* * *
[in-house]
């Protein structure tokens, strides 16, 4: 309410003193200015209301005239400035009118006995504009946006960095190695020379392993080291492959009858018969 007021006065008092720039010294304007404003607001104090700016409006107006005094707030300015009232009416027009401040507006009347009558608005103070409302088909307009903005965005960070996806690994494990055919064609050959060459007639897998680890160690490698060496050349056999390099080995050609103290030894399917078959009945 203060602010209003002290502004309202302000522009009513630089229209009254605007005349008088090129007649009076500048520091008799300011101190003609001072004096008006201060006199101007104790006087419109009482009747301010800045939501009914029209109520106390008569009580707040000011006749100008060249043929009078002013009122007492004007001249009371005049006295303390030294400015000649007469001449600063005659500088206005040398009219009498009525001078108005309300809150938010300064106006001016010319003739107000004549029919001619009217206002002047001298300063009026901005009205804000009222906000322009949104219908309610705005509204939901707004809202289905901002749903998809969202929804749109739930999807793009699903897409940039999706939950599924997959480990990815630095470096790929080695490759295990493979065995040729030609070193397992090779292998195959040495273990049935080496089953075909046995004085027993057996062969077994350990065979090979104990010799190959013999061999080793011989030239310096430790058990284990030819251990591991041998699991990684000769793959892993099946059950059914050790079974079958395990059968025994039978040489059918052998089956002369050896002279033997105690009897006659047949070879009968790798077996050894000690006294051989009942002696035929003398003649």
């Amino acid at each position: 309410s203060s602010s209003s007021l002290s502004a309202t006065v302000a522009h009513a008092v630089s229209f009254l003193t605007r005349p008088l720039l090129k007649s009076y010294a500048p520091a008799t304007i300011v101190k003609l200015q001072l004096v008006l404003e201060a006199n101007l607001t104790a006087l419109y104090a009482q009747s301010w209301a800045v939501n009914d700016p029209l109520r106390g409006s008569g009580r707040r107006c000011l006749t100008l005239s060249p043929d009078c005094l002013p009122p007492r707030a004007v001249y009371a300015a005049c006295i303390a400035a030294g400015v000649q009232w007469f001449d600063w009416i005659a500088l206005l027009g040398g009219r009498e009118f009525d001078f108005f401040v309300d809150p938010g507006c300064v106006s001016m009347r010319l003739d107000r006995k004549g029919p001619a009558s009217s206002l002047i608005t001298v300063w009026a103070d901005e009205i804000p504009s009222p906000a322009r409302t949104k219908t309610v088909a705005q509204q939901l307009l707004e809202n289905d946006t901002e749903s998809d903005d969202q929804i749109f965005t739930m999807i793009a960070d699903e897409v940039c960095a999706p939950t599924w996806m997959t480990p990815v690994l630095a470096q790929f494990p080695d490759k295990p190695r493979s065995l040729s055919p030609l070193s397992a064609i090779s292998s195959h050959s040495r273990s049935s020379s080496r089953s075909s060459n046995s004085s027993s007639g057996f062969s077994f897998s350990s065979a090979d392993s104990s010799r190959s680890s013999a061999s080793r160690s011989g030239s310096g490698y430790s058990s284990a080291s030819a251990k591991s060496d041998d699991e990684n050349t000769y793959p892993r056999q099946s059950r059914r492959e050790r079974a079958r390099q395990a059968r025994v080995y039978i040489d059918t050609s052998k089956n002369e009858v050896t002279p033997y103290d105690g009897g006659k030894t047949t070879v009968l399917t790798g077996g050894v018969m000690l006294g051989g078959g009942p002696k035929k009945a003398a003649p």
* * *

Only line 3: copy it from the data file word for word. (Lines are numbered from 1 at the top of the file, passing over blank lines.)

């Amino acid at each position: 309410s203060s602010s209003s007021l002290s502004a309202t006065v302000a522009h009513a008092v630089s229209f009254l003193t605007r005349p008088l720039l090129k007649s009076y010294a500048p520091a008799t304007i300011v101190k003609l200015q001072l004096v008006l404003e201060a006199n101007l607001t104790a006087l419109y104090a009482q009747s301010w209301a800045v939501n009914d700016p029209l109520r106390g409006s008569g009580r707040r107006c000011l006749t100008l005239s060249p043929d009078c005094l002013p009122p007492r707030a004007v001249y009371a300015a005049c006295i303390a400035a030294g400015v000649q009232w007469f001449d600063w009416i005659a500088l206005l027009g040398g009219r009498e009118f009525d001078f108005f401040v309300d809150p938010g507006c300064v106006s001016m009347r010319l003739d107000r006995k004549g029919p001619a009558s009217s206002l002047i608005t001298v300063w009026a103070d901005e009205i804000p504009s009222p906000a322009r409302t949104k219908t309610v088909a705005q509204q939901l307009l707004e809202n289905d946006t901002e749903s998809d903005d969202q929804i749109f965005t739930m999807i793009a960070d699903e897409v940039c960095a999706p939950t599924w996806m997959t480990p990815v690994l630095a470096q790929f494990p080695d490759k295990p190695r493979s065995l040729s055919p030609l070193s397992a064609i090779s292998s195959h050959s040495r273990s049935s020379s080496r089953s075909s060459n046995s004085s027993s007639g057996f062969s077994f897998s350990s065979a090979d392993s104990s010799r190959s680890s013999a061999s080793r160690s011989g030239s310096g490698y430790s058990s284990a080291s030819a251990k591991s060496d041998d699991e990684n050349t000769y793959p892993r056999q099946s059950r059914r492959e050790r079974a079958r390099q395990a059968r025994v080995y039978i040489d059918t050609s052998k089956n002369e009858v050896t002279p033997y103290d105690g009897g006659k030894t047949t070879v009968l399917t790798g077996g050894v018969m000690l006294g051989g078959g009942p002696k035929k009945a003398a003649p």